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Happy seedlings improve cannabis quality


April 29, 2019
By Mohyuddin Mirza

Topics
One must understand the business of the cannabis plant right from the beginning to maintain good quality.

I had the privilege of making a presentation at the Cannabis Tech Conference in January in Abbotsford, B.C., on the topic of cannabis quality and nutrient management. I had a chance to meet a large number of growers, scientists and specialists.

How to produce quality cannabis product consistently and repeatedly was the subject of discussion with these participants. In my opinion, we should grow seedlings that are happier and the criterion is that it makes you happy.

Where to begin
There is no one starting point for quality. There are multiple touch points growers should understand. I am finding that sometimes quality control specialists don’t understand that good quality starts much earlier than the end product. One must understand the business of the cannabis plant right from the beginning to maintain good quality.

I always tell growers that the key business of the plant is not making money for you but to fix light energy in a useable form so that it can produce the chemical compounds you need – and that is the photosynthesis.

So the starting point is that the plants are able to trap light effectively and the leaves are the major parts of the plant that need that light.

In indoor situations the only light is top light. Once the plants start growing upward, the lower leaves don’t get enough light and start turning yellow. That is not a good way to maintain optimum photosynthesis.

Good optimum light is essential to have good quality plants, and the most commonly asked question is, ‘How much light and what spectrum?’ I will write more on this subject, light for cannabis, in another issue. Let me go back to the starting points for good quality.

The choice of good quality seeds and clones is key. The picture shown here is of a well-rooted clone, well-branched, and good root-to-shoot ratios. They appear to be free of diseases and insects. When you look at such seedlings, it gives you a feeling of pleasure and happiness. This seedling was exposed to optimum light from all sides, top, bottom and sides.

This seedling was also provided optimum nutrients to establish good quality. A proper pH and EC was maintained. That is why we have those standard operating procedures. Growers should have that knowledge of optimum nutrient management, use of pH and EC meters, above all.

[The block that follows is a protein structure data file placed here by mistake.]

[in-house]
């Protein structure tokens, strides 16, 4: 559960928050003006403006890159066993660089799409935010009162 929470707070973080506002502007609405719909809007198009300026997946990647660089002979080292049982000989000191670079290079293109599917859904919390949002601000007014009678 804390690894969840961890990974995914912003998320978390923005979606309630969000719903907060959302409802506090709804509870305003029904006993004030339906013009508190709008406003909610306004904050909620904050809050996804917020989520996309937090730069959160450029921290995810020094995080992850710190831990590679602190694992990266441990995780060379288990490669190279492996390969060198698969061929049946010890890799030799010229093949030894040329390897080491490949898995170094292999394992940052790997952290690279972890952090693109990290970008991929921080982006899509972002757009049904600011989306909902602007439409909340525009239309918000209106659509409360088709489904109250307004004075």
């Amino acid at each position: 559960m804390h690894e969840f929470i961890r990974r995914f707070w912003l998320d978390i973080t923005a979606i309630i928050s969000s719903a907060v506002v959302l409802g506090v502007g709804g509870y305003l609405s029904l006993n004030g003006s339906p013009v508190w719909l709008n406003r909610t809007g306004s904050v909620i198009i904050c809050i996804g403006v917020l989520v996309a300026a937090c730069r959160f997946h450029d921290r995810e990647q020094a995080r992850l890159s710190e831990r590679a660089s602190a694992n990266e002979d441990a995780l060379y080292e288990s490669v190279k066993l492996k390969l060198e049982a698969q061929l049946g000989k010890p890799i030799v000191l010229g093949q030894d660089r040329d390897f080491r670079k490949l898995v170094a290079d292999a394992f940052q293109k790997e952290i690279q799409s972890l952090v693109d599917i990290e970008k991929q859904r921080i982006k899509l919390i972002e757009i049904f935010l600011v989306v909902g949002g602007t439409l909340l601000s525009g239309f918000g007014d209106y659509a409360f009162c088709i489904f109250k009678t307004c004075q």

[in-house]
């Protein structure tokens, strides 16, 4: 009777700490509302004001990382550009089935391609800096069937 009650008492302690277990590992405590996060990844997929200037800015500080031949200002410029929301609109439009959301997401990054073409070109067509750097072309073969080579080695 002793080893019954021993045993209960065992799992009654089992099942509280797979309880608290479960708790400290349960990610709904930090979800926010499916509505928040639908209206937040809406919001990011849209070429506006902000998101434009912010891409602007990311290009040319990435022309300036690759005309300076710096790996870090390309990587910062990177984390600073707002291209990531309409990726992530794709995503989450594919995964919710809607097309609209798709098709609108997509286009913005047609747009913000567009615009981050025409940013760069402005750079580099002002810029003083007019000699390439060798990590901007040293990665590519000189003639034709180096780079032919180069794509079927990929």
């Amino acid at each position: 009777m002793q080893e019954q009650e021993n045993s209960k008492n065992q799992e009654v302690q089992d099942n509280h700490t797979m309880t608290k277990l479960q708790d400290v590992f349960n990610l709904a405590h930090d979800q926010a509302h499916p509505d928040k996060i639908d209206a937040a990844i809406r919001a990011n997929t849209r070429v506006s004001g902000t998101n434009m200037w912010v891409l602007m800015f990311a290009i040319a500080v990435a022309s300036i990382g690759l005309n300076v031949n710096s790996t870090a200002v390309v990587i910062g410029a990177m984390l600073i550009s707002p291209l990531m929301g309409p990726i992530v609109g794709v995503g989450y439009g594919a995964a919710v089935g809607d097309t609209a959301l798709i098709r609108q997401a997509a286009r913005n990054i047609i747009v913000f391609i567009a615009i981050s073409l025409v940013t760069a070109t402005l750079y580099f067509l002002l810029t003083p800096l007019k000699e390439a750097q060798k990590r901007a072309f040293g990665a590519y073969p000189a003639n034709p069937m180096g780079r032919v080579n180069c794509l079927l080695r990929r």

Notice how beautiful the root hair are? This means that there is good oxygen dynamics in the root zone and these roots can absorb all the nutrients properly.

White colour is another indication of good quality, as well as good branching, properly elongated and green leaves. All indications are that this seedling is of good quality and ready to make a good quality “adult” plant. The foundation of quality is the good seedlings.

Looking after the early “childhood” phase for cannabis is important for quality later on. It is very important to let the plant establish itself before we prepare for the buds. Let the plant build its proper structure and symmetry for which it is designed. Too tight a spacing, where plants are growing into each other, is a sure recipe for lower quality plants and buds.

Build a plant with 4 to 6 side branches, not 10 to 12 side shoots. For quality, maximize light penetration down to the lower leaves. Once they start turning yellow, it means all the energy the plant puts into those leaves are wasted.

Everything the cannabis plant does is based on costs and benefits. A good example: if the plant itself has to transpire lots of water to keep itself cool because the cooling system of the grow operation cannot keep up with the heat generated by the light, then the bud quality is going to suffer because energy is used differently.

Water and watering practices must be understood in the context of ultimate quality. Cannabis plants, like other plants, are designed to transport water from roots to top. Nutrients are retained in the cells and water is lost through stomata. Transport of this water requires quite a bit of energy and we must balance this with energy uses.

Nutrient management also has a very important role in determining quality. As the plants grow, optimum nutrients are to be supplied in right amounts and at the proper time. Too much nitrogen will result in a very vegetative plant and will result in poor quality buds. This will also cause the plants to be more susceptible to diseases like grey mold and powdery mildew.

Climate control, which means proper temperature – day and night, 24 hours average, day to night ramping and night to day ramping, and relative humidity – all have an important role in determining quality.

Proper drying and post harvest handling also affects bud characteristics and thus, quality.

The point is made that quality has to start right at the planning stage, and all aspects of management will determine the quality of the plants and the quality of the end product. This translates to your reputation in the marketplace.


Dr. Mohyuddin Mirza is an industry consultant with more than 37 years of experience in crop development, production and marketing. He specializes in the technical aspects of hydroponics and systems for plant production.